The industrial era was obsessed with measurement and control. A mechanistic mindset, with people and planet as predictable, cause-and-effect management. Complicated. We have educated our children for over five generations based on this principle, and schooled them in getting things right, with little room for wonder and awe.
It has become part of the DNA of how we work. If we want to know if our two year old child is performing to specification, The EYFS Statutory Framework will tell us, and I noticed this morning that because so many parents have opted to home school during the pandemic, there is a move now to have them register, so the Department for Education has “direct line of sight” to how they are performing. The news this morning was full of myriad other examples. Keeping prisoners on early release more effectively tagged. Epidemiologists being interviewed as to why Covid case numbers are falling when they had been forecast to rise. One of the answers was telling – “well, it’s getting extremely complicated.”
No, it’s not. It’s complex, and complex is an altogether different animal. A Swiss watch is complicated. Education, crime, and viruses are complex. They do not behave as predicted and are influenced by factors we’ve never experienced before, or thought of. And yet, we want to treat them like they’re complicated, because that is how we’ve been educated trained and motivated. Listening to the sweat form on people’s brows because they feel accountable for complex is distressing.
Back in 2006, two researchers, Ap Djiksterhuis and Loran Nordgren proposed a “theory of unconscious thought.” The theory was that the conscious mind is limited as to how much it can hold. It follows strict rules and precedent but when things get complex, it runs home to Mama, to the unconscious mind, and defends itself by inventing logical reasons for why what is happening in not what “should” be happening.
When that happens, they suggest, we need to disengage and go for a long walk and sleep on the issue, and let the unconscious mind do its work. The unconscious accesses far more – feelings, emotions, senses, and joins far away “dots” to give us an answer that makes intuitive sense, even if we don’t have the data. Probably the best known exponent of this school of thought is Daniel Kahneman with his best selling “Thinking Fast and Slow”, where he talks about “fast thinking” system 1, and “slow thinking” system 2. Conventional approaches to business management favours system 1. Good leadership favours system 2. Under pressure, short term management wins.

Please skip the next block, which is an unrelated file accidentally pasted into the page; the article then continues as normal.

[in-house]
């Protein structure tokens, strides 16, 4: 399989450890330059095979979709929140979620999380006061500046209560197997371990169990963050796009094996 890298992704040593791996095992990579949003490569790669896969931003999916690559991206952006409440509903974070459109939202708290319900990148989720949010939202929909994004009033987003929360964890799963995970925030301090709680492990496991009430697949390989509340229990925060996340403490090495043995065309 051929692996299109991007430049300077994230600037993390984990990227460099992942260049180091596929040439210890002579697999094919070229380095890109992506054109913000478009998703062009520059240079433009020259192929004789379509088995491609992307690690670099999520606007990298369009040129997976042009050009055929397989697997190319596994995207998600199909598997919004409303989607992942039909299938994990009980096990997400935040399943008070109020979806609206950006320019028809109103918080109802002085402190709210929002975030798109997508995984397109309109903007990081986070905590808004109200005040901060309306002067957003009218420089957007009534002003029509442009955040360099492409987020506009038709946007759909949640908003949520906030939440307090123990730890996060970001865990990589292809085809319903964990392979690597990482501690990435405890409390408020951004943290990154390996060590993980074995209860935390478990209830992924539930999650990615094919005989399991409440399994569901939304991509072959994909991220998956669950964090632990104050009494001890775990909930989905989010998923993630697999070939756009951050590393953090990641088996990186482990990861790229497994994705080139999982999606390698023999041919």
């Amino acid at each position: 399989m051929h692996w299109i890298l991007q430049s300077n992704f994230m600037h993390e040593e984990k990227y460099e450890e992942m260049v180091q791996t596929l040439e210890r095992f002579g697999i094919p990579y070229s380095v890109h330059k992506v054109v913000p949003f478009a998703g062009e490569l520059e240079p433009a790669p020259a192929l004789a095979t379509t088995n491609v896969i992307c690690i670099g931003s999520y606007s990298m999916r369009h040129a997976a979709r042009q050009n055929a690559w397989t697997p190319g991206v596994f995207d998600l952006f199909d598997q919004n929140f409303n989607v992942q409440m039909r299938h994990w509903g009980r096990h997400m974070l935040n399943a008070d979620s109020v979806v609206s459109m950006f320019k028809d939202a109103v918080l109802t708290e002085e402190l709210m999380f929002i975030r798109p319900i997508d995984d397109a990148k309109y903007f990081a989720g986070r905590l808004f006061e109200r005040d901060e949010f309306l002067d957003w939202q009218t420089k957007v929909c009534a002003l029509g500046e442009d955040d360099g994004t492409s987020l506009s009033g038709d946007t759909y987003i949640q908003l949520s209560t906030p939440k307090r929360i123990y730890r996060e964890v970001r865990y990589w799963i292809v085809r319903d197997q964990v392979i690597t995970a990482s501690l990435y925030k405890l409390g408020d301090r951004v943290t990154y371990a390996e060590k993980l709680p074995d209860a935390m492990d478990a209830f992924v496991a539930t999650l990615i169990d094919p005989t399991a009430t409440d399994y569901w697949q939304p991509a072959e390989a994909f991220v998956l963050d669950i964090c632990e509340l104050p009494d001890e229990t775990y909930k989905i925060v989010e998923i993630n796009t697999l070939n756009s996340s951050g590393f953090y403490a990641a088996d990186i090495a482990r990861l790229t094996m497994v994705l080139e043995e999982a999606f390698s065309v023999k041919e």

I want to suggest there is an alternative to that walk in the park and sleeping on the problem – good though they are. The alternative is slow, thoughtful, unhurried conversations with those who bring alternative perspectives to bear. Those from outside the area under consideration, and who have no “skin in the game” and will call out what they see. These are not people with solutions, they are those who take the time to look beyond and behind the convenient “obvious.” These conversations are courageous, even sometimes dangerous, but nowhere near as dangerous as fooling ourselves that we manage complex as some sort of enhanced complicated.
It is time to accept that those who desperately want us to believe they are in control, are not. It’s not their fault – there are many, many factors interweaving to give us the complex conditions of today, but they do need to come clean, and tell us what they don’t know, and involve and engage us with finding approaches that work, from citizen assemblies to non partisan political engagement, to genuine, not sanitised, conversations with those that work for them
It is the end of an era, and we are in a phase change, a liminal space. The sooner we accept that, and deal with what is, rather than bluster on about what we want it to be, the less further damage we will do and the sooner we can start to deal with it.
It is time for meaningful, courageous conversations with those who think and do, not just gesticulate.